Laptop family is no stranger to legal disputes
The vice chairman of the Pennsylvania Public Utility Commission could scarcely contain his scorn. Before the commission was yet another appeal from a Philadelphia-area family, again seeking a break on unpaid electric and gas bills that by last year were closing in on $30,000.
The vice chairman of the Pennsylvania Public Utility Commission could scarcely contain his scorn.
Before the commission was yet another appeal from a Philadelphia-area family, again seeking a break on unpaid electric and gas bills that by last year were closing in on $30,000.
This family lived in a $986,000 house on the Main Line. The breadwinner, until recently, had earned well more than $100,000 per year. Yet he and his wife were in hock to creditors, ranging from Uncle Sam to their former synagogue - and had regularly been stiffing Peco Energy for five years, breaking payment plan after payment plan.
"Our procedures," the commission's Tyrone J. Christy wrote in a Dec. 17 motion, "were not meant to allow customers living in $986,000 houses, with incomes in excess of $100,000 per year, to run up arrearages approaching $30,000."
The debtors in question were insurance broker Michael Robbins and his wife, Holly, who now find themselves in the national spotlight after suing the Lower Merion School District, saying it allegedly spied on their child at home via a Web cam on a school-issued laptop.
Before filing the suit, lawyer Mark S. Haltzman said he had warned the family that its members' lives would be placed under a microscope.
"I absolutely advised them, because I know the low level that newspaper people will go to for a story," Haltzman said yesterday, "even if it has nothing to do with the merits of the case."
But the couple could easily have been in the news even without the lawsuit.
Longtime Peco spokesman Michael Wood said this week that the family's debt was the largest household delinquency he could recall, except for one theft-of-services case.
In addition to the Peco debt, the PUC noted, the Robbinses had been hit with numerous civil judgments in recent years totaling more than $365,000.
To Haltzman - who had taken them to court himself in 2002 - their finances and personal lives are irrelevant to the Lower Merion lawsuit.
"Why does that matter?" Haltzman said when asked about the debts this week. "This is typical of any time someone stands up for their rights. Everyone tried to find a way to bring them down."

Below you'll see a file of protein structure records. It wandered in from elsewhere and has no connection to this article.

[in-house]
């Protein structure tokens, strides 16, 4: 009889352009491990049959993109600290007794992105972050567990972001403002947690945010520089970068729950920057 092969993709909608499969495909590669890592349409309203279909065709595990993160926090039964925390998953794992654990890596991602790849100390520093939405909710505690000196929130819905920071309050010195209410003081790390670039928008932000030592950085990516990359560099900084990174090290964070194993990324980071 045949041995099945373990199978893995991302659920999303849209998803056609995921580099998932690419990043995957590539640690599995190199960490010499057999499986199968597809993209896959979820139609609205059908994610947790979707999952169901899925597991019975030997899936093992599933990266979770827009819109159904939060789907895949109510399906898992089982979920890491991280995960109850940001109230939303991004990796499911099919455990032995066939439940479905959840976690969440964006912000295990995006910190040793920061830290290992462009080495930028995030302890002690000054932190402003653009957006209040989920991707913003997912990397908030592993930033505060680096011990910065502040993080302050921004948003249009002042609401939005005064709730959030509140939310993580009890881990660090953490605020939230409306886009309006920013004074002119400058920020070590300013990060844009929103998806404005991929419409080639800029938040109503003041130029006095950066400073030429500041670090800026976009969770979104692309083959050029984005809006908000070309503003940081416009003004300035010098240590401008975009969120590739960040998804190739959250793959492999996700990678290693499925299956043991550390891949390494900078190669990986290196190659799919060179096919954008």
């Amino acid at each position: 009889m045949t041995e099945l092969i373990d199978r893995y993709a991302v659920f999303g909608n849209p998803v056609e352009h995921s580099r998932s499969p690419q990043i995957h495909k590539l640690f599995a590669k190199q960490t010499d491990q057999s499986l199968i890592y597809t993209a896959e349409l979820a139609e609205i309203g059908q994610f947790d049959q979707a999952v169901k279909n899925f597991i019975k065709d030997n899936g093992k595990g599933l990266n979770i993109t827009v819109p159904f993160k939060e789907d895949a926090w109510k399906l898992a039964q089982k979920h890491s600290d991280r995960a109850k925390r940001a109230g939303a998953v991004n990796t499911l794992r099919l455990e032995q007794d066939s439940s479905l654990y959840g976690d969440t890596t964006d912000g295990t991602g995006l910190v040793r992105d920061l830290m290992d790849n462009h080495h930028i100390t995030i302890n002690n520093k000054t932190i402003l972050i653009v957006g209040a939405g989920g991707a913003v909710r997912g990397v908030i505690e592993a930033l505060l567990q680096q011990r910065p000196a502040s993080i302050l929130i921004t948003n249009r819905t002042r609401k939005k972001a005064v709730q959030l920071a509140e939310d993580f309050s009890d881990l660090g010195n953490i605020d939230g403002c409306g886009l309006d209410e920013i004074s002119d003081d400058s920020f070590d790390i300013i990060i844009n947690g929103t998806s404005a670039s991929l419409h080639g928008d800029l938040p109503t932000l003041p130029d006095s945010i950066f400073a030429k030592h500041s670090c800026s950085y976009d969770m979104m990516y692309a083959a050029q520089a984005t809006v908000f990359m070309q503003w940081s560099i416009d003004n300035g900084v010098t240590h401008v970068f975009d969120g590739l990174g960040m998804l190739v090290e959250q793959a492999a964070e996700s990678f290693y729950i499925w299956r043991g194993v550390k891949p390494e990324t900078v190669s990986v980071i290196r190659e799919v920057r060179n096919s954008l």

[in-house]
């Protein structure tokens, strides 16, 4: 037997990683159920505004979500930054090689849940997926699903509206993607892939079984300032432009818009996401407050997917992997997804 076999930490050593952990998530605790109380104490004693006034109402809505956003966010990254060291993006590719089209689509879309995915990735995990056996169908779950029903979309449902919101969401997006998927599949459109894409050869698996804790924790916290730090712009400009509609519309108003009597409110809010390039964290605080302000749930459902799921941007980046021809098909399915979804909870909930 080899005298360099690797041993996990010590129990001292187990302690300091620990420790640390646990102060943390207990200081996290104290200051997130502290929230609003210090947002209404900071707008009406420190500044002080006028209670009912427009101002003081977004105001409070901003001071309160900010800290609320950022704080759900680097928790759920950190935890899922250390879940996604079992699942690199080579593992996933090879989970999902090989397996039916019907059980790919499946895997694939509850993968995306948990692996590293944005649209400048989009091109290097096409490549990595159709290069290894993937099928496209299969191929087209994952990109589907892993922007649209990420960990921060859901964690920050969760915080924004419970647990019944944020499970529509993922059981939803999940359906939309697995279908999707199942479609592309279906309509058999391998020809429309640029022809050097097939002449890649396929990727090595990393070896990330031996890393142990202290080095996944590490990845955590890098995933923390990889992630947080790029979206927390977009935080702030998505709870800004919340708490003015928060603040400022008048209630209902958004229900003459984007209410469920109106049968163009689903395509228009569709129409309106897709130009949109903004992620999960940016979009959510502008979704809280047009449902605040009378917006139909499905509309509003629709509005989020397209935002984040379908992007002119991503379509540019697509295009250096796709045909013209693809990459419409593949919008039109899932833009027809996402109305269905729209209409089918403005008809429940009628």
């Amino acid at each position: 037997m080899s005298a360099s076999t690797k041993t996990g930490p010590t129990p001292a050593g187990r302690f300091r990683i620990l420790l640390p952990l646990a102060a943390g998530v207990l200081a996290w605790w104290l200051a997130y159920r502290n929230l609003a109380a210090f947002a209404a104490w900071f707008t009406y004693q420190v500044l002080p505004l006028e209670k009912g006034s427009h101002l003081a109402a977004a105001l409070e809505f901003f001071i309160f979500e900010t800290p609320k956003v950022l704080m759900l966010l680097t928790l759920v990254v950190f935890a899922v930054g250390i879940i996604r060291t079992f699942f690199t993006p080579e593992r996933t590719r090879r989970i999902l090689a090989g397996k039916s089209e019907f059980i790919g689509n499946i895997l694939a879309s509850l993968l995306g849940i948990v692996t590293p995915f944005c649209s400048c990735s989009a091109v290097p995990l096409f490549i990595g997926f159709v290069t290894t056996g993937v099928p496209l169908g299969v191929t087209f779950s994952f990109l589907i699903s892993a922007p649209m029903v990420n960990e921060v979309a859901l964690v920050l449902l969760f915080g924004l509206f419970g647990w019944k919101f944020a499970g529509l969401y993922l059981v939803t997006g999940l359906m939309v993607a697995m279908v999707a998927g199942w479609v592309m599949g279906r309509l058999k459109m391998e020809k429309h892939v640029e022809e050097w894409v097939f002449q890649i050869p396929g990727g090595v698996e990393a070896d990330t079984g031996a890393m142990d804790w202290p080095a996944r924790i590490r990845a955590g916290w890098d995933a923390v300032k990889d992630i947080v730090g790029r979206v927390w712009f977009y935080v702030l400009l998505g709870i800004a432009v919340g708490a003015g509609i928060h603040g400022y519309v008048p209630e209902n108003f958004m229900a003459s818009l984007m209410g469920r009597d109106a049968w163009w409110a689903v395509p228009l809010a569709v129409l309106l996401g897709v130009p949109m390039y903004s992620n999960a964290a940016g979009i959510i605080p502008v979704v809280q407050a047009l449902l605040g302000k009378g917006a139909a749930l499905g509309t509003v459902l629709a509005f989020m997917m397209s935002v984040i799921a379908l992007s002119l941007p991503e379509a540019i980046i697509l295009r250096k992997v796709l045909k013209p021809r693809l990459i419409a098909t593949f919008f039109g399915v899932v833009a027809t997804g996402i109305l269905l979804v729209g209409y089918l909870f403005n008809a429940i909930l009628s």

Even so, it was the apparent failure to pay a fee - a $55 insurance payment to permit the Robbinses' son Blake to take his laptop home from Harriton High School - that might have prompted the district to activate the Web cam.
Haltzman's federal suit makes clear that the family is not necessarily expecting a large payout. "Since the damage suffered by individual class members may be relatively small," the expense of individual litigation might not be affordable without a class action, it says.
Certainly not for the Robbinses.
According to court records, their unpaid debts range from $62,692 owed to the IRS to lesser debts of a few thousand to their dentist, their former synagogue's preschool, and a Montgomery County lawyer.
The Peco bill still stood at more than $29,000 a few weeks ago. But after reaching a new agreement with the utility, the family paid off half of it last week, Wood said.
Haltzman has not made the Robbins family available for extensive interviews, saying the family members' personal life is irrelevant. In a statement issued by the family yesterday, the Robbinses said their lawsuit "is not about . . . us."
Nor would Haltzman address how such an outwardly prosperous family dug itself such a deep financial hole.
It is in the PUC case and other litigation that a picture of the Robbins family begins to emerge.
Michael Robbins, 52, and Holly Robbins, 47, have been married for 22 years. Blake Robbins, 15, is the middle of five children ranging from college age to early grade school.
Michael Robbins is currently embroiled in a legal dispute with his former employer, Interstate Motor Carriers Agency Inc. of Freehold, N.J.
In a federal lawsuit filed by Haltzman last year, Robbins contends that Interstate owes him about $5 million in commissions. Bill Buckley, an attorney for Interstate, declined to comment.
The dispute has taken a financial toll, Holly Robbins said in the PUC file. "Things have dramatically changed with my household income," she wrote.
Her husband, who earned $150,000 in 2007 and $122,000 in 2008, is down to making about $5,000 a month, she said, or $60,000 a year. Their only other household income, she said, was the Social Security Disability Income paid to her mother, a stroke patient who lives with the family.
None of which impressed the PUC, which said most of the debt was accumulated before Michael Robbins' job woes began.
And none of which concerns their privacy lawyer.
"My personal opinion is that it's not relevant," Haltzman said. "I'm not going to get into those issues."